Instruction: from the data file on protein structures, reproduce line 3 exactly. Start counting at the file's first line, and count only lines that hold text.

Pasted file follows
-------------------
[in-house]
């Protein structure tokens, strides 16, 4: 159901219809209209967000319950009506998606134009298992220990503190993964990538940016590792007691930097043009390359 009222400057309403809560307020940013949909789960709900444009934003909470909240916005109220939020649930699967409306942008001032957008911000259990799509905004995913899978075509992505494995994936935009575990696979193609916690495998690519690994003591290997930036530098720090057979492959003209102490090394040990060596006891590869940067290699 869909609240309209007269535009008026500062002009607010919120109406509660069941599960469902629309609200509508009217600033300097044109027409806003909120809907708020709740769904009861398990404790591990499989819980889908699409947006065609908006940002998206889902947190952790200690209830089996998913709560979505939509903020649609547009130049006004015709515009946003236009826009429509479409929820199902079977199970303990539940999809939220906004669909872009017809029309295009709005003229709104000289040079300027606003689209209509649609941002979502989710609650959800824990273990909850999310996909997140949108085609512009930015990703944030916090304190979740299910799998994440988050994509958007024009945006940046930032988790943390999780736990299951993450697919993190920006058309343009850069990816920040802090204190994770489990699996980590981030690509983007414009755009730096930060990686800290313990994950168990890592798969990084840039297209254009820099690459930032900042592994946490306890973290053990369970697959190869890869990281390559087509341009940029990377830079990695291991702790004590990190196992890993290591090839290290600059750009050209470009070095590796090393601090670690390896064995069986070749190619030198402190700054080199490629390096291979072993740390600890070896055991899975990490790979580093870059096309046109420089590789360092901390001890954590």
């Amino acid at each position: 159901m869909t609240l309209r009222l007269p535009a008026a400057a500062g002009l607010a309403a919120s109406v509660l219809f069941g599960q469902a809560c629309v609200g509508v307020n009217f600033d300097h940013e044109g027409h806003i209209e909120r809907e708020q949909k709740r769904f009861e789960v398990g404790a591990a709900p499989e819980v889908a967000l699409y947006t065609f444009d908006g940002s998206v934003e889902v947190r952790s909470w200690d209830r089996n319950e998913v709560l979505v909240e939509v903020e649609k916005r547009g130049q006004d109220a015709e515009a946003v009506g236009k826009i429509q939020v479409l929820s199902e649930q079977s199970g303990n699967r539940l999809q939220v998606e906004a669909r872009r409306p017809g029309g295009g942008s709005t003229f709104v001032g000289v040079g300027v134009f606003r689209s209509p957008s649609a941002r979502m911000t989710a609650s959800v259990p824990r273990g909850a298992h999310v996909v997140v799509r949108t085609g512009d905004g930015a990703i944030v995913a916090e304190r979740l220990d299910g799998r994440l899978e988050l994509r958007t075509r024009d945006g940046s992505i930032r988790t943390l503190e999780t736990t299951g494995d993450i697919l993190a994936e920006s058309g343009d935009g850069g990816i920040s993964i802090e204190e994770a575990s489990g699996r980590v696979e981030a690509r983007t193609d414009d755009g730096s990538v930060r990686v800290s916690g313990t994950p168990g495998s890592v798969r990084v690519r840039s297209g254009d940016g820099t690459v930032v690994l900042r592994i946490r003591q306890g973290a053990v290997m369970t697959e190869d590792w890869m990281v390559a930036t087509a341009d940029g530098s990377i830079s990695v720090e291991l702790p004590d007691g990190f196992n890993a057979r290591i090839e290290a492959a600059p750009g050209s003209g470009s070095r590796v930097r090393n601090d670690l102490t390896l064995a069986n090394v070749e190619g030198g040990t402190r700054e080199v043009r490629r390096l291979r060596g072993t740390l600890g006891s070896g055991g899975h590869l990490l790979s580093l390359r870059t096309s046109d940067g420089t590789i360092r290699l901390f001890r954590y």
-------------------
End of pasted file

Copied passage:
């Amino acid at each position: 159901m869909t609240l309209r009222l007269p535009a008026a400057a500062g002009l607010a309403a919120s109406v509660l219809f069941g599960q469902a809560c629309v609200g509508v307020n009217f600033d300097h940013e044109g027409h806003i209209e909120r809907e708020q949909k709740r769904f009861e789960v398990g404790a591990a709900p499989e819980v889908a967000l699409y947006t065609f444009d908006g940002s998206v934003e889902v947190r952790s909470w200690d209830r089996n319950e998913v709560l979505v909240e939509v903020e649609k916005r547009g130049q006004d109220a015709e515009a946003v009506g236009k826009i429509q939020v479409l929820s199902e649930q079977s199970g303990n699967r539940l999809q939220v998606e906004a669909r872009r409306p017809g029309g295009g942008s709005t003229f709104v001032g000289v040079g300027v134009f606003r689209s209509p957008s649609a941002r979502m911000t989710a609650s959800v259990p824990r273990g909850a298992h999310v996909v997140v799509r949108t085609g512009d905004g930015a990703i944030v995913a916090e304190r979740l220990d299910g799998r994440l899978e988050l994509r958007t075509r024009d945006g940046s992505i930032r988790t943390l503190e999780t736990t299951g494995d993450i697919l993190a994936e920006s058309g343009d935009g850069g990816i920040s993964i802090e204190e994770a575990s489990g699996r980590v696979e981030a690509r983007t193609d414009d755009g730096s990538v930060r990686v800290s916690g313990t994950p168990g495998s890592v798969r990084v690519r840039s297209g254009d940016g820099t690459v930032v690994l900042r592994i946490r003591q306890g973290a053990v290997m369970t697959e190869d590792w890869m990281v390559a930036t087509a341009d940029g530098s990377i830079s990695v720090e291991l702790p004590d007691g990190f196992n890993a057979r290591i090839e290290a492959a600059p750009g050209s003209g470009s070095r590796v930097r090393n601090d670690l102490t390896l064995a069986n090394v070749e190619g030198g040990t402190r700054e080199v043009r490629r390096l291979r060596g072993t740390l600890g006891s070896g055991g899975h590869l990490l790979s580093l390359r870059t096309s046109d940067g420089t590789i360092r290699l901390f001890r954590y």